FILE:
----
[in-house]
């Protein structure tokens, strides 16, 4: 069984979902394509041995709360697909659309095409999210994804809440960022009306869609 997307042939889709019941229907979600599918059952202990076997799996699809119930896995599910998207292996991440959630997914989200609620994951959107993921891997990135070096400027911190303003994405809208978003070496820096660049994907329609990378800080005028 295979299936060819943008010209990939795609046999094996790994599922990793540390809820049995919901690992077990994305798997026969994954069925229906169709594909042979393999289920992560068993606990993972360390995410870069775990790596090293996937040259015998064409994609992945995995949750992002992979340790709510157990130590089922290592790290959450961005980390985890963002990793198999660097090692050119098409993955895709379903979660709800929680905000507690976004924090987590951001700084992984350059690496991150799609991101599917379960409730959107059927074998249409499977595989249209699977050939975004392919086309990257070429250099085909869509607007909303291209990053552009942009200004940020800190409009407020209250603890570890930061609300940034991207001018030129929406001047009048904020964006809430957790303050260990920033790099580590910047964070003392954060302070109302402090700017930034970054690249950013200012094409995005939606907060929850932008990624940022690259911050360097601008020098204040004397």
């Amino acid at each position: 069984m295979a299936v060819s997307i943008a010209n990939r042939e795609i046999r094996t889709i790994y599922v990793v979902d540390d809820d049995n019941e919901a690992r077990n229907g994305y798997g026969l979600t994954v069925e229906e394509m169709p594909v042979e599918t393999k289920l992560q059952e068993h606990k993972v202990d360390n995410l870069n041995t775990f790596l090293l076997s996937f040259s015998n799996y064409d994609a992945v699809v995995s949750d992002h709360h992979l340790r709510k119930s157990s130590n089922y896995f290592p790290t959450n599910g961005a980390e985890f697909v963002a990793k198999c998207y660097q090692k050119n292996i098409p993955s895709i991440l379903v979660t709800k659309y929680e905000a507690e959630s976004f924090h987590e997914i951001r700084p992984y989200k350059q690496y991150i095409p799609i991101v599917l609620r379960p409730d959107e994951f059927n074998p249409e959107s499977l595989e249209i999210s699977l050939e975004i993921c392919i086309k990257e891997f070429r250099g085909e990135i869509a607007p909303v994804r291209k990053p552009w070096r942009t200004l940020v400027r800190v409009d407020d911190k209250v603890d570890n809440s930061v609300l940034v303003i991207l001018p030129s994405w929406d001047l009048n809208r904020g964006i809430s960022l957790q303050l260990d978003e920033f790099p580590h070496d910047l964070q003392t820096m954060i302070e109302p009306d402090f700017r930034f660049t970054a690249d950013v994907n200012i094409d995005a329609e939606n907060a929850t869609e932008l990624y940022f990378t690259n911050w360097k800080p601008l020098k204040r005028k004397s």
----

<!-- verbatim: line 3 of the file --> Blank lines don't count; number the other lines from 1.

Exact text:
């Amino acid at each position: 069984m295979a299936v060819s997307i943008a010209n990939r042939e795609i046999r094996t889709i790994y599922v990793v979902d540390d809820d049995n019941e919901a690992r077990n229907g994305y798997g026969l979600t994954v069925e229906e394509m169709p594909v042979e599918t393999k289920l992560q059952e068993h606990k993972v202990d360390n995410l870069n041995t775990f790596l090293l076997s996937f040259s015998n799996y064409d994609a992945v699809v995995s949750d992002h709360h992979l340790r709510k119930s157990s130590n089922y896995f290592p790290t959450n599910g961005a980390e985890f697909v963002a990793k198999c998207y660097q090692k050119n292996i098409p993955s895709i991440l379903v979660t709800k659309y929680e905000a507690e959630s976004f924090h987590e997914i951001r700084p992984y989200k350059q690496y991150i095409p799609i991101v599917l609620r379960p409730d959107e994951f059927n074998p249409e959107s499977l595989e249209i999210s699977l050939e975004i993921c392919i086309k990257e891997f070429r250099g085909e990135i869509a607007p909303v994804r291209k990053p552009w070096r942009t200004l940020v400027r800190v409009d407020d911190k209250v603890d570890n809440s930061v609300l940034v303003i991207l001018p030129s994405w929406d001047l009048n809208r904020g964006i809430s960022l957790q303050l260990d978003e920033f790099p580590h070496d910047l964070q003392t820096m954060i302070e109302p009306d402090f700017r930034f660049t970054a690249d950013v994907n200012i094409d995005a329609e939606n907060a929850t869609e932008l990624y940022f990378t690259n911050w360097k800080p601008l020098k204040r005028k004397s």